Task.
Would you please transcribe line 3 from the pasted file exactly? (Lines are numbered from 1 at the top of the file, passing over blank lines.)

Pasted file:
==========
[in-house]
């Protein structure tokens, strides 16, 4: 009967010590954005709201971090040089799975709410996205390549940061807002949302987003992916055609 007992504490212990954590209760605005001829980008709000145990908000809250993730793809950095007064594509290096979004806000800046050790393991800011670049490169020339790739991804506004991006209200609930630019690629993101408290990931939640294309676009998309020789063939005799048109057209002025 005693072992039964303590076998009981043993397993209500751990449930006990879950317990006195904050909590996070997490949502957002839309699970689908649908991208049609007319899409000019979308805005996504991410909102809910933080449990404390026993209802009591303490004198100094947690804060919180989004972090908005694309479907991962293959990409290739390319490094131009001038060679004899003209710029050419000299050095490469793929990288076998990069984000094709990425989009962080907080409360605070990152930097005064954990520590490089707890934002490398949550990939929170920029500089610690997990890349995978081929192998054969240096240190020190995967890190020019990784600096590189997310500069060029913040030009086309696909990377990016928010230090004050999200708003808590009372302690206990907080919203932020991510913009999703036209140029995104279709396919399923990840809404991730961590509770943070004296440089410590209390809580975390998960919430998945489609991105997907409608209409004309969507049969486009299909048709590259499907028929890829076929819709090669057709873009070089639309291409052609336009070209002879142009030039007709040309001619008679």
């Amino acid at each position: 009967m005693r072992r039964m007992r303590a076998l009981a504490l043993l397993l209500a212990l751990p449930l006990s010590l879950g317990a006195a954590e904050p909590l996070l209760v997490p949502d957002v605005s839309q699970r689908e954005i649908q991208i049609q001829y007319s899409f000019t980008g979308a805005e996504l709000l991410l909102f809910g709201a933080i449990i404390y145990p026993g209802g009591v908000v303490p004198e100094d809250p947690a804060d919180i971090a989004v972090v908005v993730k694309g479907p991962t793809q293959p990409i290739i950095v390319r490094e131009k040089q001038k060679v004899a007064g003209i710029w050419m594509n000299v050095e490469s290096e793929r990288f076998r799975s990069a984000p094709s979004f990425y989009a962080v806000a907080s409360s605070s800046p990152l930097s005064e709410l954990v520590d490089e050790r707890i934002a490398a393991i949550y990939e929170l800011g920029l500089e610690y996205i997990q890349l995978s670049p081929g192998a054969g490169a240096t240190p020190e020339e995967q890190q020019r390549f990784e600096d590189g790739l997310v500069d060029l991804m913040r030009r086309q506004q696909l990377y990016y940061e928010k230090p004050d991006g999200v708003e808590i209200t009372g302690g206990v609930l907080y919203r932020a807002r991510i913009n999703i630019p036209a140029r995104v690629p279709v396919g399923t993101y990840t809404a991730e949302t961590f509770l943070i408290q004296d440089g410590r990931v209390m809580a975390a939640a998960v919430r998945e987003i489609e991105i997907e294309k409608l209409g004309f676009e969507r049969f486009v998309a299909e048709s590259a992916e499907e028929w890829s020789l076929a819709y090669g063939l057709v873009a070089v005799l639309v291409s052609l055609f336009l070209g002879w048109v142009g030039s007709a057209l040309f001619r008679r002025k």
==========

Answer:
């Amino acid at each position: 009967m005693r072992r039964m007992r303590a076998l009981a504490l043993l397993l209500a212990l751990p449930l006990s010590l879950g317990a006195a954590e904050p909590l996070l209760v997490p949502d957002v605005s839309q699970r689908e954005i649908q991208i049609q001829y007319s899409f000019t980008g979308a805005e996504l709000l991410l909102f809910g709201a933080i449990i404390y145990p026993g209802g009591v908000v303490p004198e100094d809250p947690a804060d919180i971090a989004v972090v908005v993730k694309g479907p991962t793809q293959p990409i290739i950095v390319r490094e131009k040089q001038k060679v004899a007064g003209i710029w050419m594509n000299v050095e490469s290096e793929r990288f076998r799975s990069a984000p094709s979004f990425y989009a962080v806000a907080s409360s605070s800046p990152l930097s005064e709410l954990v520590d490089e050790r707890i934002a490398a393991i949550y990939e929170l800011g920029l500089e610690y996205i997990q890349l995978s670049p081929g192998a054969g490169a240096t240190p020190e020339e995967q890190q020019r390549f990784e600096d590189g790739l997310v500069d060029l991804m913040r030009r086309q506004q696909l990377y990016y940061e928010k230090p004050d991006g999200v708003e808590i209200t009372g302690g206990v609930l907080y919203r932020a807002r991510i913009n999703i630019p036209a140029r995104v690629p279709v396919g399923t993101y990840t809404a991730e949302t961590f509770l943070i408290q004296d440089g410590r990931v209390m809580a975390a939640a998960v919430r998945e987003i489609e991105i997907e294309k409608l209409g004309f676009e969507r049969f486009v998309a299909e048709s590259a992916e499907e028929w890829s020789l076929a819709y090669g063939l057709v873009a070089v005799l639309v291409s052609l055609f336009l070209g002879w048109v142009g030039s007709a057209l040309f001619r008679r002025k």